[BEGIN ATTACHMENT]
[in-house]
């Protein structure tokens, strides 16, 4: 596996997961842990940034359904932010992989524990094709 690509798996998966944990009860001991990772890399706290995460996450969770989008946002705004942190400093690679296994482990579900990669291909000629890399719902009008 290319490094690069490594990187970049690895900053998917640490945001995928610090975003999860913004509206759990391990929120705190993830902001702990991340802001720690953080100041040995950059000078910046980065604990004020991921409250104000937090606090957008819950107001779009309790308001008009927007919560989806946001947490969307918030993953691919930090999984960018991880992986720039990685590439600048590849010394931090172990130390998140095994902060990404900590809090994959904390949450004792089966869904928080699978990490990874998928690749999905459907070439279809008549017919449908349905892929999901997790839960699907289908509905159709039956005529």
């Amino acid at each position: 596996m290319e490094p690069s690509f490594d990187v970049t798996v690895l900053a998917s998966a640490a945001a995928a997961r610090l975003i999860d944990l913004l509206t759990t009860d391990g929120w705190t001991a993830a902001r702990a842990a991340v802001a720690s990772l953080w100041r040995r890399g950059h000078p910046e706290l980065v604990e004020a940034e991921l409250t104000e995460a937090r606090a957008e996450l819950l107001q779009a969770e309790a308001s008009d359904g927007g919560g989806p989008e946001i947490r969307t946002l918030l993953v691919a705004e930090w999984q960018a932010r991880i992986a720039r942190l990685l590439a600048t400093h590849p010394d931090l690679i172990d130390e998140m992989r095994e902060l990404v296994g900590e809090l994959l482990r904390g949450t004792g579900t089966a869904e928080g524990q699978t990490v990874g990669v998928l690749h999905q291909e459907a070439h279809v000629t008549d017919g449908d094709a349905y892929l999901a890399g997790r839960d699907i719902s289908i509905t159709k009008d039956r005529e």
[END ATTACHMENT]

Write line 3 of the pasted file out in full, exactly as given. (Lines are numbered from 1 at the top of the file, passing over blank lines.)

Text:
């Amino acid at each position: 596996m290319e490094p690069s690509f490594d990187v970049t798996v690895l900053a998917s998966a640490a945001a995928a997961r610090l975003i999860d944990l913004l509206t759990t009860d391990g929120w705190t001991a993830a902001r702990a842990a991340v802001a720690s990772l953080w100041r040995r890399g950059h000078p910046e706290l980065v604990e004020a940034e991921l409250t104000e995460a937090r606090a957008e996450l819950l107001q779009a969770e309790a308001s008009d359904g927007g919560g989806p989008e946001i947490r969307t946002l918030l993953v691919a705004e930090w999984q960018a932010r991880i992986a720039r942190l990685l590439a600048t400093h590849p010394d931090l690679i172990d130390e998140m992989r095994e902060l990404v296994g900590e809090l994959l482990r904390g949450t004792g579900t089966a869904e928080g524990q699978t990490v990874g990669v998928l690749h999905q291909e459907a070439h279809v000629t008549d017919g449908d094709a349905y892929l999901a890399g997790r839960d699907i719902s289908i509905t159709k009008d039956r005529e």